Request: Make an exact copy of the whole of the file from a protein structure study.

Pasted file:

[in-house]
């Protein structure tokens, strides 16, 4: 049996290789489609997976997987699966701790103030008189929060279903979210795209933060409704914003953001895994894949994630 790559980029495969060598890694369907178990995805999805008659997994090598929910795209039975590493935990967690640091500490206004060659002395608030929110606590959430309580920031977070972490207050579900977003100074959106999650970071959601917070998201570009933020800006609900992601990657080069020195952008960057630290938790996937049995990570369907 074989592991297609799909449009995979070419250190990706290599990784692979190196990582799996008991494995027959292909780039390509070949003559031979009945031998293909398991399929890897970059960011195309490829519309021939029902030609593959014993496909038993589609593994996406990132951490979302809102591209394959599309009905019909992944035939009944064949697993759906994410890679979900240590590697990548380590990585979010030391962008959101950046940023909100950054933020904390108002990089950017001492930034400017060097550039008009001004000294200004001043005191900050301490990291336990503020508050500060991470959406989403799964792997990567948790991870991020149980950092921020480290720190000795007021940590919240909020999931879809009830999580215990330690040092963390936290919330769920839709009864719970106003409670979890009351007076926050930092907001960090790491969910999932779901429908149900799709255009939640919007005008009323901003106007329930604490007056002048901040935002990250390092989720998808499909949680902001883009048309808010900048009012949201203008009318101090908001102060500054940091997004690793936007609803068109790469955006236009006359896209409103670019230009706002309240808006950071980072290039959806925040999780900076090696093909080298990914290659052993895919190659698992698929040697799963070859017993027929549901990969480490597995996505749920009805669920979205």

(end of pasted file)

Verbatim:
[in-house]
């Protein structure tokens, strides 16, 4: 049996290789489609997976997987699966701790103030008189929060279903979210795209933060409704914003953001895994894949994630 790559980029495969060598890694369907178990995805999805008659997994090598929910795209039975590493935990967690640091500490206004060659002395608030929110606590959430309580920031977070972490207050579900977003100074959106999650970071959601917070998201570009933020800006609900992601990657080069020195952008960057630290938790996937049995990570369907 074989592991297609799909449009995979070419250190990706290599990784692979190196990582799996008991494995027959292909780039390509070949003559031979009945031998293909398991399929890897970059960011195309490829519309021939029902030609593959014993496909038993589609593994996406990132951490979302809102591209394959599309009905019909992944035939009944064949697993759906994410890679979900240590590697990548380590990585979010030391962008959101950046940023909100950054933020904390108002990089950017001492930034400017060097550039008009001004000294200004001043005191900050301490990291336990503020508050500060991470959406989403799964792997990567948790991870991020149980950092921020480290720190000795007021940590919240909020999931879809009830999580215990330690040092963390936290919330769920839709009864719970106003409670979890009351007076926050930092907001960090790491969910999932779901429908149900799709255009939640919007005008009323901003106007329930604490007056002048901040935002990250390092989720998808499909949680902001883009048309808010900048009012949201203008009318101090908001102060500054940091997004690793936007609803068109790469955006236009006359896209409103670019230009706002309240808006950071980072290039959806925040999780900076090696093909080298990914290659052993895919190659698992698929040697799963070859017993027929549901990969480490597995996505749920009805669920979205």